Saturday, August 28, 2010
Other people's birthdays and conquering fears
I'll bet you're wondering where I found that nice photo of our fair city.
Well, I took it.
Or, my husband took it. I'd already taken a few, but I was in the back seat and the wing was in my viewfinder. So he snapped some photos from the front seat—his birthday seat of honor.
He turned 40 today. I tried and tried to think of a nifty gift, and then I remembered that I know I certified pilot—a calm, capable, experienced fellow who'd volunteered at my last workplace. I felt out the husband in casual conversation: have you ever been up in one of those little, bitty planes? Ever wanted to? He was gung ho, thought it would be fun, and that sealed the deal. I contacted the pilot privately and the covert planning began.
Except I figured I'd just send my husband on the flight, because the mere thought of being up there in a tiny propeller plane, at the mercy of buffeting winds and unpredictable drafts, was enough to make me hurl. Then I thought, perhaps I'll let Marcus go, too. He'd love it. He's transfixed by planes and helicopters and flying in general. But I realized quickly that would be a disaster, because if that plane went down, there goes my life too, plus or minus an eternity of survivor's guilt. So. Nix that.
But I'd already asked my friend the pilot if he'd take a child, and he was delighted. "Kids are the most fun," he said. The idea was planted. I told him I'd think about it. He told me it would be a shame if my boy missed the ride because "his mother was a chicken."
Well, the gauntlet was thrown. And I, with much hesitation and trepidation, picked it up. And thought many times about throwing it down again. Thank goodness this little idea came together quickly, because since I've learned it would be a reality, I've felt slightly sick. I mean, I've flown before...but in commercial aircraft, the big guys, the ones with phenomenal safety records. And I don't like those trips, either.
The momentous morning came, and somehow, the boy and I had both managed to keep the secret. I told Todd when we were leaving and to be ready. We departed, and as I drove, I remembered the JFK Jr. accident, the recent wreck of a small plane carrying Alaska's former governor and others, the long list of light flights that inexplicably fell from the sky or crashed into mountains or resulted in cannibalism. Fun stuff to consider, whilst you drive to your doom.
We got there, the pilot was waiting, and Todd figured out our scheme (after sharing his slight alarm at the thought that we might be dropping him out of one of these things). We went into the office to pick up necessary headphones and paperwork; I hit the ladies' head and called home to leave a message detailing where we kept the last will and testament. We stepped outside (no excuses there, because the weather was absolutely perfect) and I saw the tiny craft we'd be squeezed into. Wow. Small.
Gary, the pilot, was completely in his element. He showed Todd the plane, the gas tanks, the rudder, all the moving parts. He had already been up in the air earlier that morning, so the machine was checked and tip-top. Without much delay, we were loading Marcus into the back seat, adjusting his headset, and then it was my turn to squeeze my much larger self in beside the child. We buckled up, waited for Todd to climb in and do the same, and then watched Gary go through his checklist and start 'er up.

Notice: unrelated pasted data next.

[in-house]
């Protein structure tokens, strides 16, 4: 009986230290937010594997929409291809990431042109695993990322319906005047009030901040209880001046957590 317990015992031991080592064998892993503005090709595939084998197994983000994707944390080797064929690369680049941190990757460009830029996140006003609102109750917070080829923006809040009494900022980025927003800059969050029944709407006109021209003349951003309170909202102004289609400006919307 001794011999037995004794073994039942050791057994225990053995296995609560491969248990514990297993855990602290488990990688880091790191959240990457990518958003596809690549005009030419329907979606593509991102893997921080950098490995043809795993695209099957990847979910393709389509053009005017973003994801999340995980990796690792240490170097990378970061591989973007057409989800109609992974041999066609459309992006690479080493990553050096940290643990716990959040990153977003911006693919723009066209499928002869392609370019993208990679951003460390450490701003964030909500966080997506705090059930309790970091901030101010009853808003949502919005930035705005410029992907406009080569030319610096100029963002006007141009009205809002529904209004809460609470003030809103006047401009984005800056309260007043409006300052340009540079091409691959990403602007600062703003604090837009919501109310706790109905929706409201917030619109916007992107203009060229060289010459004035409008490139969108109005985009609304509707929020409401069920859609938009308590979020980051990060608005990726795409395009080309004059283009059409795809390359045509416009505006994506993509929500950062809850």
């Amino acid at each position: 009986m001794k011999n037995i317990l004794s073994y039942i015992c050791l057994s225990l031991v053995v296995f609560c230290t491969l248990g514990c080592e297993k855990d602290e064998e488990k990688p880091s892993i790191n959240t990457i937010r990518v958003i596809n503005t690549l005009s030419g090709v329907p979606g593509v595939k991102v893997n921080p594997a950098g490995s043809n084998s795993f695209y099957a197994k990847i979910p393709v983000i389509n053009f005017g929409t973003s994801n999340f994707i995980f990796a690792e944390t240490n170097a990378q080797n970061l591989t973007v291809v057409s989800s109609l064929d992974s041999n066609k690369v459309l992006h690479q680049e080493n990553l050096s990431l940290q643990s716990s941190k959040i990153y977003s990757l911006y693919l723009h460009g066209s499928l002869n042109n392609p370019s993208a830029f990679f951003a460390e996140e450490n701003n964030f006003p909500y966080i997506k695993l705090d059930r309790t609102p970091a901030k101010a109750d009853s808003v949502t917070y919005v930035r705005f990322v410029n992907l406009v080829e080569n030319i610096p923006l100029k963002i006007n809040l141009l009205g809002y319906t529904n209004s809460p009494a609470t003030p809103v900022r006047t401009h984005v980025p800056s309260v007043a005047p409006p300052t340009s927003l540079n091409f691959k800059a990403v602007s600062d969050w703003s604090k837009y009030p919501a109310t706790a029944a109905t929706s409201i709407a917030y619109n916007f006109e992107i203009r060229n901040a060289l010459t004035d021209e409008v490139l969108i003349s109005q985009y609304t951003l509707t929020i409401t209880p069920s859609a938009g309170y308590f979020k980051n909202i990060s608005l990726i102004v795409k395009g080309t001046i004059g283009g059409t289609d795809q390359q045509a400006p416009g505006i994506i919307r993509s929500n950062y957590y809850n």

You taxi just like any other plane... but you feel everything. And you can see the birds that have built nests in the shelter of the runway lights and signs, because you're pretty much on the same level as those birds. You begin moving and speed up just like on a commercial flight, but it doesn't take nearly as much time or speed to lift up into the sky. I was amazed at how quickly we were zooming above the trees. The whole thing was honestly sort of surreal, from the climbing-in moment to the perfect landing. Looking out the window was akin to looking at simulation screens, in that I couldn't quite grasp that we were, indeed, flying over the mall, downtown, stadiums and rivers. It was insane, and great, and scary, and nauseating at the same time. (I forgot to buy Dramamine. I kept the birthday secret, the kid kept the secret, but I forgot to buy motion sickness pills. Don't worry, though—I'm the only one who needs them.)
We all survived. I'm glad I went. It was definitely out of my comfort zone, but Todd loved it and Marcus did too. And I enjoyed it, honestly, except for the last ten minutes when I had to stare at my own thigh to fend off barfing. But other than that, it was awesome. Mostly, I just felt a teensy bit proud of myself, as I climbed out of the plane and hunkered down with head between knees. This little foray into the near sky was not easy for me, as you might have guessed. No regrets, though. (Of course there are no regrets; I'm still here to tell the story.) It was a fun way for our family to ring in Todd's 40th, to round out the summer, to celebrate a glorious August day, and to try something challenging and different.
Still? If it never happens again, I'd be okay with that, too.